Why you should care
Because human traits like irritability and laziness may help keep robots from taking our jobs.
In a new five-part podcast, The Future of X: The Workplace, in partnership with Smartsheet, OZY paints a picture of the workplace to come, from productivity and privacy to social enterprise and the rise of gamification. Listen up on OZY.com, Spotify, Apple or wherever you prefer to stream your audio.
You’ve heard the horror stories. Humans, as a future workforce, are facing extinction. The robots are coming! No job is safe! The prospect of this kind of impending robot revolution can seem daunting.
Fifty years from now, machine learning and artificial intelligence will interact with our lives in increasingly astounding ways. But will human connection actually strengthen during the period of growing automation? And what will that mean for the greatest force the world has ever known — human achievement?
The nature of what we consider human work has been evolving for a long time. “We’re only a couple hundred years away from where most people’s idea of employment and jobs was [to] work on farms,” says James Canton, the CEO and chairman of the Institute for Global Futures, a think tank based in San Francisco. “That’s where 90 percent of all jobs were not even 100 years ago.”
Looking back at the history of humans, laziness has been a huge driving force …
Liselotte Lyngsø, Future Navigator
Canton says that robots aside, we as the human race are already falling behind when it comes to the skills required for the jobs of the future. “We need to recognize that whatever your job aspirations are, you’re gonna need to appreciate the innovation economy and that may mean learning some new skills such as better communications, soft skills such as leadership, team building and emotional intelligence.”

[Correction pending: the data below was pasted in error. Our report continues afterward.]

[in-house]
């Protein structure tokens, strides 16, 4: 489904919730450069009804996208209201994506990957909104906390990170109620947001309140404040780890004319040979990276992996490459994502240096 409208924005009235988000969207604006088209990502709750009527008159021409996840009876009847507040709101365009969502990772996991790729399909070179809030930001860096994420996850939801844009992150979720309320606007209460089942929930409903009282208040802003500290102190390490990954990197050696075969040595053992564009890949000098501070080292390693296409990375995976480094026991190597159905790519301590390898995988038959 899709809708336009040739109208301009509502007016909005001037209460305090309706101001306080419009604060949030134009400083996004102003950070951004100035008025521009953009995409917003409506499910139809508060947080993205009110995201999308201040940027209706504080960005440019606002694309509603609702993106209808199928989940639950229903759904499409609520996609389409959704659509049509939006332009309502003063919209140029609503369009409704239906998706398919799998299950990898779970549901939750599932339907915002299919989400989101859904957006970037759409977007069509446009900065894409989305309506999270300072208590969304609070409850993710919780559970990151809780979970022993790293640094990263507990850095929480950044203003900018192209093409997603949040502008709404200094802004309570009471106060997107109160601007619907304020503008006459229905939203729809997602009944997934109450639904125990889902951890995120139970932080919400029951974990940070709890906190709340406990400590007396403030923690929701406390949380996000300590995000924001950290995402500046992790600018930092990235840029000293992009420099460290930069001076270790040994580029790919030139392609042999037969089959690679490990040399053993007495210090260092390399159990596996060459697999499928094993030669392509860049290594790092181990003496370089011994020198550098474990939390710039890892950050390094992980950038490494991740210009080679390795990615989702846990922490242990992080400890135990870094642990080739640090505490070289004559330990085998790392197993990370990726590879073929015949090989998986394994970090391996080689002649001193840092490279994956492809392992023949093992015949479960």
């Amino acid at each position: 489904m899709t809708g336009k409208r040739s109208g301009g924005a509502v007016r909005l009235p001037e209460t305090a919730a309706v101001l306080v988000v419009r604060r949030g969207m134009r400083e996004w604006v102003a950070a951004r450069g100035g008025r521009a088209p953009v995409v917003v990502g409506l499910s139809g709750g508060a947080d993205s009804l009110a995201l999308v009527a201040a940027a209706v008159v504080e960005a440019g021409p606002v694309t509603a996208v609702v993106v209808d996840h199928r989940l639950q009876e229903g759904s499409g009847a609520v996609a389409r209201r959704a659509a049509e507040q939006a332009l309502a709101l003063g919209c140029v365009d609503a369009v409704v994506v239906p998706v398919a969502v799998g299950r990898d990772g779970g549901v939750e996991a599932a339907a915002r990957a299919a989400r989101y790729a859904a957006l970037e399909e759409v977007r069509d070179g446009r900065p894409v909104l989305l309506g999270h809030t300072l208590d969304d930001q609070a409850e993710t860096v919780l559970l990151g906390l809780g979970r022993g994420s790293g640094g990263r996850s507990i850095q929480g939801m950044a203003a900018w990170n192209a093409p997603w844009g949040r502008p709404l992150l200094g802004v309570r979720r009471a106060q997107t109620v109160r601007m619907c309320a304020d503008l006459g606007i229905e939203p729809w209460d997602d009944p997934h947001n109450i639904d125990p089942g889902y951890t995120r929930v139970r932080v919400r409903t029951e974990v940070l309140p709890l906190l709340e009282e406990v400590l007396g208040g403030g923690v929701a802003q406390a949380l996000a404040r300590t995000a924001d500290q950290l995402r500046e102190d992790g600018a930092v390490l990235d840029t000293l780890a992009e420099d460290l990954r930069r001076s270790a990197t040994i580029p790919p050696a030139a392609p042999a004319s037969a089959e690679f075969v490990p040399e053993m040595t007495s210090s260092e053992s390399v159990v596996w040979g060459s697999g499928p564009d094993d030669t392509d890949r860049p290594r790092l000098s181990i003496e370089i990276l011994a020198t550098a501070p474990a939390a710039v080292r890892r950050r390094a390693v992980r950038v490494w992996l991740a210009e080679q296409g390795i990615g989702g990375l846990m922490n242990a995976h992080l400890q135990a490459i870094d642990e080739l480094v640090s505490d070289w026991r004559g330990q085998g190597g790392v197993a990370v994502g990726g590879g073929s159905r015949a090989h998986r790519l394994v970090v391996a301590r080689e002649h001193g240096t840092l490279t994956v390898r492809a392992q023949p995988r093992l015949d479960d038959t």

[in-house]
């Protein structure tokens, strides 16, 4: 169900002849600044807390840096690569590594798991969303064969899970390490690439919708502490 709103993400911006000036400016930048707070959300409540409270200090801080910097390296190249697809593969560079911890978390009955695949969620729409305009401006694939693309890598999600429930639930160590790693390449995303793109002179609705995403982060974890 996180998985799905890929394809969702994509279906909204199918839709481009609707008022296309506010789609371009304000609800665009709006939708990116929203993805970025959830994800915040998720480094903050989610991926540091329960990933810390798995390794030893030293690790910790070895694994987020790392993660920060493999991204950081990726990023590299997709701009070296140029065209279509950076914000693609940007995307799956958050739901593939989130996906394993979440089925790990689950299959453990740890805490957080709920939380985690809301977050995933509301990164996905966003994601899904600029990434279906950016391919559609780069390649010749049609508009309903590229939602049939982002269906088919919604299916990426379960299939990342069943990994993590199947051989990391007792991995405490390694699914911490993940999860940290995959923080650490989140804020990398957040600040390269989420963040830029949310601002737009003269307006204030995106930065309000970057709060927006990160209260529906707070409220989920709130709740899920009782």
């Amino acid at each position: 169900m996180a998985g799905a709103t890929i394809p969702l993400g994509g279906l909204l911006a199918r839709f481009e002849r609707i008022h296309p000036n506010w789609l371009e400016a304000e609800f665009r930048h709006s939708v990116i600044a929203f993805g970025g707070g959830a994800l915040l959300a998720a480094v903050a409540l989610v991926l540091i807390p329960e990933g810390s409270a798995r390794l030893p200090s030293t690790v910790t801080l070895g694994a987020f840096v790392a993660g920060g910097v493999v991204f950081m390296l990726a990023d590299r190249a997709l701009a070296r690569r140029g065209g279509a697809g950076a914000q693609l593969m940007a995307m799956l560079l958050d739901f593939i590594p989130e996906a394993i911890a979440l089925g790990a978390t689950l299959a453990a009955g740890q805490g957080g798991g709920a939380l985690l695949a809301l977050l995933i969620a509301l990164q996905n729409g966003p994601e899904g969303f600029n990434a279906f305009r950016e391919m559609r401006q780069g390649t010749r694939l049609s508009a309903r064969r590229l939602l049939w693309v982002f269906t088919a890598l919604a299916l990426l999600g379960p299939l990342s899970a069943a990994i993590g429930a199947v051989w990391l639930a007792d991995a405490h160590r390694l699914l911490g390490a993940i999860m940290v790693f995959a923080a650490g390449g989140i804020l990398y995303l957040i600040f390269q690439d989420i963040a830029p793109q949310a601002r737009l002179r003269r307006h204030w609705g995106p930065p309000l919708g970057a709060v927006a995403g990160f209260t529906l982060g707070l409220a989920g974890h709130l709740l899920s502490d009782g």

And some of these competencies aren’t skills as much as human traits, like — wait for it — irritability or laziness. “Looking back at the history of humans, laziness has been a huge driving force,” says Liselotte Lyngsø, founding partner of Future Navigator, a consultancy based in Copenhagen which spots trends in technology. She believes that automation will push future workers to roles and tasks that are quintessentially human. According to Lyngsø, frustration often leads us to find a better way of doing things. Same with laziness. “Machines won’t be lazy. They go 24/7, but it’s an inherent human ability to say, ‘Hey could we do this in a smarter way.’”
AI could even empower us to change the way we value work and our workers. And when you empower workers to be more creative and efficient, you also help solve another pervasive problem in the workplace today: people feeling less connected to what they do. “We will not achieve greatness as a society when people feel less and less connected to their work,” says Mark Mader, CEO of Smartsheet, which builds software tools for collaboration and project management. “While it seems counterintuitive, AI-driven software that relieves us and takes work away from us will actually cause us to be more connected.”
Still, this won’t alleviate the very real worries out there — that individuals’ jobs are at risk, or that, without tech skills, they’ll get stuck partway up the career ladder. But Mader believes there is room in the future for those who will never be coders. “Too many people have been told they need to have a certain educational background, and if they don’t have that they’re not going to participate in the next big wave,” he says. “But the main takeaway that I want young people to hear is that you have a role in the future, even if you are not a coder.” Mader advises though that even if you aren’t a coder, you should “stay very close to technology.”
Creative, tech-savvy, multidimensional. These are some of the traits that will be essential to navigating the workplace in the decades to come.
This episode’s Future Tip? If you want to take the next step toward your own future, go study HR. A survey by the MIT Sloan Management Review asked global business leaders to identify the most important skills for workers in a digital workplace, and only 18 percent listed tech. Instead, leaders highlighted transformative vision, collaborative skills, forward thinking and having a change-oriented mindset. Online courses to help develop your visionary skill set are often found in … human resource programs! Why? Well, HR tends to combine business needs with human nature — something we’ll all be tasked with in the years to come. Interested? Here are a few of our favorites:
- Modern Empowerment in the Workplace/Future Learn
- People and Organizations/MIT Open Courseware
- Creating Meaning for Employees/Alison
Check out our first episode of The Future of X: The Workplace. Now available on OZY and all podcast platforms.